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Here we go with the revolving door. The Sunlight Foundation has completed a study of how the US Chamber of Commerce is using former government officials as part of their lobbying team on financial regulation.

According to second quarter lobbying disclosure reports, the Chamber currently employs, directly or through outside lobbying firms, thirty-four lobbyists registered to lobby on financial regulation. Nineteen of those thirty-four are former government officials. Lobbyists with prior work in government are well-suited to quickly get results as they have established relationships with important actors on Capitol Hill and in the Executive Branch.

Sadly, this is standard practice in Washington. But one of these lobbyists caught my eye:

John Michael Gonzalez is one of the nineteen former government officials hired to lobby with the Chamber of Commerce. Up until this year, Gonzalez was the chief of staff to Financial Services Committee member Melissa Bean (D-IL; from the Chicago suburbs -ed.). Bean is currently pushing to remove a provision from the Consumer Financial Protection Act that would allow states to craft stronger consumer protections. The move is backed by national banks and trade groups like the Chamber of Commerce. Bean has received over 40% of her 2009 campaign contributions from the finance, insurance and real estate sector.

Gonzalez works for the lobbying firm Peck, Madigan, Jone, & Stewart Inc. His company bio specifically hightlights his relationship with the Chamber when working for Bean, “Mr. Gonzalez successfully planned and executed a winning re-election strategy, raising $4.3 million and earning the most support of any incumbent from the US Chamber of Commerce.”

Now that’s something to shout from the hills. “She’s made more from the Chamber of Commerce than anyone!”

Bean’s pre-emption amendment would basically nullify tough state regulatory laws against mortgage predators by making the Consumer Financial Protection Agency the ceiling for regulation and not the floor. She’s actually trying to do this in the name of reform by misrepresenting the views of Congressional Oversight Panel head Elizabeth Warren:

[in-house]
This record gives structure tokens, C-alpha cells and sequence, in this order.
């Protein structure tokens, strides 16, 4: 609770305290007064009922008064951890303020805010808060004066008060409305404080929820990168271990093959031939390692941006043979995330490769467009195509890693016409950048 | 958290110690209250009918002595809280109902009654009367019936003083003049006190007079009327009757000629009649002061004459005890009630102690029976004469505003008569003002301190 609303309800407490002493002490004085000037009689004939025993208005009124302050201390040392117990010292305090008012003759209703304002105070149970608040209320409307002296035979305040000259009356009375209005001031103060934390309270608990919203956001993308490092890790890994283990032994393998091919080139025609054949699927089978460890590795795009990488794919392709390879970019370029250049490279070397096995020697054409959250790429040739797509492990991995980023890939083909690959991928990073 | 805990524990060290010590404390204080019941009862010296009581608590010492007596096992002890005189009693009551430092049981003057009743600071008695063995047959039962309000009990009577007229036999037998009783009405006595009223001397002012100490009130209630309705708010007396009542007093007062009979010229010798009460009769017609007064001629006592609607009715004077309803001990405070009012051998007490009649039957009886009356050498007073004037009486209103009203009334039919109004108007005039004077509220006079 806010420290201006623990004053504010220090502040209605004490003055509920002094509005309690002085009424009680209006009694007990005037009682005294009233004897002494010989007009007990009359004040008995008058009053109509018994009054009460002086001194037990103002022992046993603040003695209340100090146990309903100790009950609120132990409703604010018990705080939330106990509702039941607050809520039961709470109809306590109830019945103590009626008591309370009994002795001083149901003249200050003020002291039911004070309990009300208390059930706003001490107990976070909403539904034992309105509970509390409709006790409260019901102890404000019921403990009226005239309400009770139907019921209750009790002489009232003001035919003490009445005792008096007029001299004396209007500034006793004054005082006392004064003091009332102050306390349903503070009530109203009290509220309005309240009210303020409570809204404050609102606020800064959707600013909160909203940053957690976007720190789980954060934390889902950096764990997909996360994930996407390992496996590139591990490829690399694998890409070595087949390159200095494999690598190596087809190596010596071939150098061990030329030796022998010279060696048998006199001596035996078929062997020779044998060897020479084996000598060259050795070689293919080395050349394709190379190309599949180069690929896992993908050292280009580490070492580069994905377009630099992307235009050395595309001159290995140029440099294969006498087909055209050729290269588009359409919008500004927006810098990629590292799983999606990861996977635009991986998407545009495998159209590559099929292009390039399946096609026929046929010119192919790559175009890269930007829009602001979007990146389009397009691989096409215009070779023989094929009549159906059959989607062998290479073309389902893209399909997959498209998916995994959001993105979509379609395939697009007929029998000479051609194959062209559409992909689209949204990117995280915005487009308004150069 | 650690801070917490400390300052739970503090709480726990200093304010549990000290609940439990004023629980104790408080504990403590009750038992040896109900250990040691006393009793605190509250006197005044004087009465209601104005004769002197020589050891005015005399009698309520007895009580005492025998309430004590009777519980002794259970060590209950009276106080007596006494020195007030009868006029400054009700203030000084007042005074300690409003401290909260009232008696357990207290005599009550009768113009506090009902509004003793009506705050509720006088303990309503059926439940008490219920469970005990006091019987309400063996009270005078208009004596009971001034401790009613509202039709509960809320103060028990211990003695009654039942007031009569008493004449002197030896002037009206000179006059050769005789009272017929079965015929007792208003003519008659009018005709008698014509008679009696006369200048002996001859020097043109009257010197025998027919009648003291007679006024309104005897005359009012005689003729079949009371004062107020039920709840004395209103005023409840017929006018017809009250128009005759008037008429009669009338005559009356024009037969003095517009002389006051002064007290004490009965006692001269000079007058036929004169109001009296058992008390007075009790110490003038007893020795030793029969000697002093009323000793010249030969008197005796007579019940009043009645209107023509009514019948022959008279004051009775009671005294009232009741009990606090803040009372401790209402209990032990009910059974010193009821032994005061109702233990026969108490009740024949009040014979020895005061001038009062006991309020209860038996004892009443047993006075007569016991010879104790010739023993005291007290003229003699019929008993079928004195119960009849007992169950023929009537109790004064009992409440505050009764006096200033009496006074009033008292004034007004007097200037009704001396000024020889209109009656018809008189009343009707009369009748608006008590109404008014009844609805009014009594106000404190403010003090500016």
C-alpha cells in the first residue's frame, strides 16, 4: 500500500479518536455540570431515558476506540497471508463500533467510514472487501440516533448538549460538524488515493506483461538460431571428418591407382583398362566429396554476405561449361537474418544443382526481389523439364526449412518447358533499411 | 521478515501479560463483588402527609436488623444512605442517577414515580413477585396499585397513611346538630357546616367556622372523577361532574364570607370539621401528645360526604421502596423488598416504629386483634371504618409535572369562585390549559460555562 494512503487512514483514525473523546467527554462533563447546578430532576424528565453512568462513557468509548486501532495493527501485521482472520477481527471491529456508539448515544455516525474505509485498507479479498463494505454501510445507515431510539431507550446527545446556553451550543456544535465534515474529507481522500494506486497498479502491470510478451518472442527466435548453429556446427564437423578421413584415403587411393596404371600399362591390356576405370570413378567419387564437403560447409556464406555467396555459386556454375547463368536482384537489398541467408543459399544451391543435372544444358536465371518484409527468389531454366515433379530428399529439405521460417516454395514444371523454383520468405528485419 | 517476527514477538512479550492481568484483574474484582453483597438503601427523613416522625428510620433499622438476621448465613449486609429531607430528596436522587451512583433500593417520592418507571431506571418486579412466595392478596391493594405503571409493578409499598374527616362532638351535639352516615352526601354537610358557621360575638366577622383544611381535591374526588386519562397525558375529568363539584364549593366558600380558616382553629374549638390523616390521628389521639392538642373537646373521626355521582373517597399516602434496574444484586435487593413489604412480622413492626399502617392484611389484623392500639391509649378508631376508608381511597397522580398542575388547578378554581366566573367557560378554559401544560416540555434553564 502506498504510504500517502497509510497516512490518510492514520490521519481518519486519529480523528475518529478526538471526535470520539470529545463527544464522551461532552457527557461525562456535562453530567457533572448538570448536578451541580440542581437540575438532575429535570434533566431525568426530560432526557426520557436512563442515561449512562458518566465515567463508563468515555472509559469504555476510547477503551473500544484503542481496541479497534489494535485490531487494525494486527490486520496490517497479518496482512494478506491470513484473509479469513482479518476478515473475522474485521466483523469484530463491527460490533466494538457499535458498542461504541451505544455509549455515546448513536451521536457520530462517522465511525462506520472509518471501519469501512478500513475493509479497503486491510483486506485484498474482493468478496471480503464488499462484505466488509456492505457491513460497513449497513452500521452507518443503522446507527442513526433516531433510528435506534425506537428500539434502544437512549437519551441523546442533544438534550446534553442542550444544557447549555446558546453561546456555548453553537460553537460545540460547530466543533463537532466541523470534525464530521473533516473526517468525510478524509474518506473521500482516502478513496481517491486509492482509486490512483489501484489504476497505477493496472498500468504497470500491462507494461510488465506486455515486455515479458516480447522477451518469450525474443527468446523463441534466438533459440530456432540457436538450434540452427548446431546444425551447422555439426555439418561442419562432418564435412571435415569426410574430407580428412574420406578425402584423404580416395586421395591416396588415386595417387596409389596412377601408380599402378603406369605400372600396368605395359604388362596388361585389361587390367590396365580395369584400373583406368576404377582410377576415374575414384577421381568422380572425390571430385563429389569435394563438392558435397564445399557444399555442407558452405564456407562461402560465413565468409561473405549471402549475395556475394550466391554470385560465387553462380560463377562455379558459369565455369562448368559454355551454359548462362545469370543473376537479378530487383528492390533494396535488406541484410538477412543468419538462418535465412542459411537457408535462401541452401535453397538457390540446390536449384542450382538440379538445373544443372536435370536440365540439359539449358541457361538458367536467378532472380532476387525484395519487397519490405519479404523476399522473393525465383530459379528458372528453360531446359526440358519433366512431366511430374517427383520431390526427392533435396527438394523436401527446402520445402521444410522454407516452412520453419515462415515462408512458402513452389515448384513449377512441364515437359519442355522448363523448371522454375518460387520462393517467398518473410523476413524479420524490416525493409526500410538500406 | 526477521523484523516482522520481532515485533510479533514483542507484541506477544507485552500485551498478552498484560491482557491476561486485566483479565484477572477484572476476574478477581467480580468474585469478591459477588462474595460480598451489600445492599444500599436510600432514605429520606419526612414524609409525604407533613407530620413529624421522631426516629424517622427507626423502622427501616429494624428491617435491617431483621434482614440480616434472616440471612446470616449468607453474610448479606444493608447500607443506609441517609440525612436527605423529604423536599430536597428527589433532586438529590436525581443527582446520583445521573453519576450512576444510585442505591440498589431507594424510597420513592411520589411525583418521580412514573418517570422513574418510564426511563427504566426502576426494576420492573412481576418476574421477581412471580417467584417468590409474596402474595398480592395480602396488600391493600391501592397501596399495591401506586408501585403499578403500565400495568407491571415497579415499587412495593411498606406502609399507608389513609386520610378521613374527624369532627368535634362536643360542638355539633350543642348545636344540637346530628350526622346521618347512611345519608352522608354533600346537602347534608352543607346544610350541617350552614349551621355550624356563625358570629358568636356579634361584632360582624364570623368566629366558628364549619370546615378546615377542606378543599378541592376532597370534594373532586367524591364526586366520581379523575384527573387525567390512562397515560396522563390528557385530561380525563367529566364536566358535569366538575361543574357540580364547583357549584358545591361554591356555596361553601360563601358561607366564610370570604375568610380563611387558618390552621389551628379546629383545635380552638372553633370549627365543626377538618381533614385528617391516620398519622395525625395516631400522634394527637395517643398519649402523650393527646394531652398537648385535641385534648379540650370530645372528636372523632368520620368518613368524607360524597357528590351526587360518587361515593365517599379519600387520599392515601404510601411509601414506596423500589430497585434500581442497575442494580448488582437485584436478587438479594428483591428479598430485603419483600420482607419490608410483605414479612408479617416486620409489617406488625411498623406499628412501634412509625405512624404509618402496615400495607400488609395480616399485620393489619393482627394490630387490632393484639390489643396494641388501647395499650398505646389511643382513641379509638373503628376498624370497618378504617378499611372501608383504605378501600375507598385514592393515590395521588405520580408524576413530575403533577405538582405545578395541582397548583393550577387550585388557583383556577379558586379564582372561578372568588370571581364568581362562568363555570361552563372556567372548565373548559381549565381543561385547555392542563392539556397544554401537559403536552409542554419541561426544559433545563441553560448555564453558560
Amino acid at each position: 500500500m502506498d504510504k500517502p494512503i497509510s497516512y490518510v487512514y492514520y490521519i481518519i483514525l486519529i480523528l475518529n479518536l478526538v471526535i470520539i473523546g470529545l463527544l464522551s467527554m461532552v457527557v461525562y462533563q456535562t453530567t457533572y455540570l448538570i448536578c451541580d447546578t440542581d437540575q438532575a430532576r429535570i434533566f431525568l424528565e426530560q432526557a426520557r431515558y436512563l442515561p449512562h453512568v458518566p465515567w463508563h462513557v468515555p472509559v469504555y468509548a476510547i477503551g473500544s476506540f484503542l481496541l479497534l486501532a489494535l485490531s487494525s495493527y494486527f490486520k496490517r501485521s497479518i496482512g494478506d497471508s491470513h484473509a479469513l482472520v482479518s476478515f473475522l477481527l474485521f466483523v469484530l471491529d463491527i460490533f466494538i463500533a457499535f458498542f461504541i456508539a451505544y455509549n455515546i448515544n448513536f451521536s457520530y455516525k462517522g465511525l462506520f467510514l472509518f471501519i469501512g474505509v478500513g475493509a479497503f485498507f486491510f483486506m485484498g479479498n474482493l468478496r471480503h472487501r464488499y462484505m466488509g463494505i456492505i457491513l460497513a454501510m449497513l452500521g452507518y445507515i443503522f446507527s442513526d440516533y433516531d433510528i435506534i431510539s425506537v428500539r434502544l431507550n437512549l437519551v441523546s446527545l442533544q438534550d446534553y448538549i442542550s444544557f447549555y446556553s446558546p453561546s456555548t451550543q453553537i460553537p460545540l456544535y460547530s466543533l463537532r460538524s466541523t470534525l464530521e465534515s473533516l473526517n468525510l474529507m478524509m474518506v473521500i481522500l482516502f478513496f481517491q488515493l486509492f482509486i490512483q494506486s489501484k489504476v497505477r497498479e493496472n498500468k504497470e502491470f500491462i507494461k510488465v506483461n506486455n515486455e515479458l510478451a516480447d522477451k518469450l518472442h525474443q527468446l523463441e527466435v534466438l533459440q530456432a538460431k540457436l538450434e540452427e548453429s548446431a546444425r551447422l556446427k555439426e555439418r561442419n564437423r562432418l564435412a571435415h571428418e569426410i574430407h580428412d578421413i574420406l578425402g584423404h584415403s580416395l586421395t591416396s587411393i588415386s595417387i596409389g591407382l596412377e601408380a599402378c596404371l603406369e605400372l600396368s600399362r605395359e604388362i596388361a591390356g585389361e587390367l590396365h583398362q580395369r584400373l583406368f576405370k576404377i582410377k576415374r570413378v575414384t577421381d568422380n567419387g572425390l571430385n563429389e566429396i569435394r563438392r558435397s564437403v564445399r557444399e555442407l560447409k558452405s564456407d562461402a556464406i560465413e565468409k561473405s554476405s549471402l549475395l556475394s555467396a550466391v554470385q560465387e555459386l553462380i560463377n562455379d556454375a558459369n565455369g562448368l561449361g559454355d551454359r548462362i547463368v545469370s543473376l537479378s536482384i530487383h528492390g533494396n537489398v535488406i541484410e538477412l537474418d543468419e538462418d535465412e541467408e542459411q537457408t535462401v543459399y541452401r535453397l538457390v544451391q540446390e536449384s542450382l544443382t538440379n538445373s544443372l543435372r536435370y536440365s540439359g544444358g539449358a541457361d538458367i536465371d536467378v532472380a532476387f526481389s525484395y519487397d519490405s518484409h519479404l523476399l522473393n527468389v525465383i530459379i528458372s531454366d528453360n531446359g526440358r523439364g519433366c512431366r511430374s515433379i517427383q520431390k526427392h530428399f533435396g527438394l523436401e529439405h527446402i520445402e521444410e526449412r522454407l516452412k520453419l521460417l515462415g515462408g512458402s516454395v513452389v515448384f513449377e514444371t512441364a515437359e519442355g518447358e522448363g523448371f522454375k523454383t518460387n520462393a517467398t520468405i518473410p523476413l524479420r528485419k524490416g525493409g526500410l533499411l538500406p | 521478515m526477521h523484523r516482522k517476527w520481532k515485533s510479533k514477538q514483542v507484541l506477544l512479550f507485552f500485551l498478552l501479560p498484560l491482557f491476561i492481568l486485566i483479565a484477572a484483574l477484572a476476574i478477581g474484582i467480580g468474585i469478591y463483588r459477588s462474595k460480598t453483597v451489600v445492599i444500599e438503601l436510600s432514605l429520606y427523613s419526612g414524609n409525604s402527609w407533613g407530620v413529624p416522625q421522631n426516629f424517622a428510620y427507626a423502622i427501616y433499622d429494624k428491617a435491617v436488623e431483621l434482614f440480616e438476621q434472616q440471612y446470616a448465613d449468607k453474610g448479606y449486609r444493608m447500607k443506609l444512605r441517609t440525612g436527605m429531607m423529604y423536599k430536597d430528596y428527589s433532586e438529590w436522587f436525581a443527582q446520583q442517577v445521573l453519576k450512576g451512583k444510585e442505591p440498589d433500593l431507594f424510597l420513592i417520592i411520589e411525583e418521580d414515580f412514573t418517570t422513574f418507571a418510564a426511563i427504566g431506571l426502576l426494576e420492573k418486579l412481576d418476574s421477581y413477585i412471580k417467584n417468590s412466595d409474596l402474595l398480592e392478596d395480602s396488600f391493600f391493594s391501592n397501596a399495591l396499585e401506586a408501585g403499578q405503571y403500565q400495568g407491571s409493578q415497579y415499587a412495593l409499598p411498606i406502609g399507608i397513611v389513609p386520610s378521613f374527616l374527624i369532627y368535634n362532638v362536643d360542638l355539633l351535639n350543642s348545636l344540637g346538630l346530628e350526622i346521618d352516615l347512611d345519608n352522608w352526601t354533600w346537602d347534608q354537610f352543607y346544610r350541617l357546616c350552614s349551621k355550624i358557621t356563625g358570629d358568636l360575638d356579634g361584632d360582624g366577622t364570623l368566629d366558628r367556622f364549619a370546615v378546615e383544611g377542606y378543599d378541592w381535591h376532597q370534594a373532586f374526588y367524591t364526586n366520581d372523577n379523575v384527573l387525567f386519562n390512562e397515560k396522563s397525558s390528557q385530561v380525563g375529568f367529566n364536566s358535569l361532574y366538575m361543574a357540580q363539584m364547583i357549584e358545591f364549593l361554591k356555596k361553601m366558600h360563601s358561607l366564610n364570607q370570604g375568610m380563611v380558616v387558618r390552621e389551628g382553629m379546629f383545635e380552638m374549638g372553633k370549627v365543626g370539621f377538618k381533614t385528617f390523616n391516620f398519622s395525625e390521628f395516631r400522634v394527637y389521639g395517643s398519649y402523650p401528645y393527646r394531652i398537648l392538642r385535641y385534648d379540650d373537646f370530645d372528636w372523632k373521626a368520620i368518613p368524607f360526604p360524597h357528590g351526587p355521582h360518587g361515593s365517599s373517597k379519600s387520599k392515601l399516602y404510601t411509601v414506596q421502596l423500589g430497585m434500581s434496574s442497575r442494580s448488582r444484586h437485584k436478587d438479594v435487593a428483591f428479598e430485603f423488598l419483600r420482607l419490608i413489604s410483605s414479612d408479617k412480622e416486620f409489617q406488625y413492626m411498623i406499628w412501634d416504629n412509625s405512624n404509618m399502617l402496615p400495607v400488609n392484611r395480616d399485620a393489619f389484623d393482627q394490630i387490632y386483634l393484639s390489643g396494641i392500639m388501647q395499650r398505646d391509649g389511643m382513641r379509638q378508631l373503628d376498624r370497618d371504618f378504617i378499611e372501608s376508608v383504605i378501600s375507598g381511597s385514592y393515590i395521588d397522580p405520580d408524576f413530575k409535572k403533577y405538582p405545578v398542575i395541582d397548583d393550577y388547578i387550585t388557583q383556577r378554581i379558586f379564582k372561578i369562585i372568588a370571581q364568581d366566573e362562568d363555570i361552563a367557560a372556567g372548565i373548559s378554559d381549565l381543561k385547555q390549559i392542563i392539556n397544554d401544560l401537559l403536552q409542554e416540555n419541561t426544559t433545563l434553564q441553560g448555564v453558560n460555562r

In a dear colleague letter signed by six Democrats who have also received large sums of money from Wall Street this year — Rep. Jim Himes ($326,623), Rep. Ed Perlmutter ($123,350), Rep. Jon Adler ($140,717), Rep. Suzanne Kosmas ($103,311) and Rep. Gary Peters ($134,553) — they misrepresent a statement from an academic paper Warren wrote in 2008:

“In an era of interstate banking, uniform regulation of consumer credit products at the federal level may well be more efficient than a litany of consumer protection rules that vary from state to state. The problem is not in the federal preemption; it is in the failure of federal law to offer a suitable alternative to the preempted state law.”

However, Warren has been clear that she supports the legislative approach backed by President Obama that would allow states to regulate banks and has said, when asked by Bean’s office and others, that she opposes Bean’s amendments.

Warren came out with a statement earlier today responding to Bean’s letter saying:

“The CFPA should be able to set basic safety regulations — a floor — and states should be able to go beyond that floor if they choose. The CFPA will play a critical role in rebuilding a secure Middle Class, but no regulator is perfect. It is important that states have the chance to protect their citizens when federal enforcement is inadequate and to serve as a front-line defense against new threats.”

Gonzalez would be barred from lobbying Bean specifically, but could lobby the Financial Services Committee on which she sits. I am seeking comment on all of this from Congresswoman Bean’s office.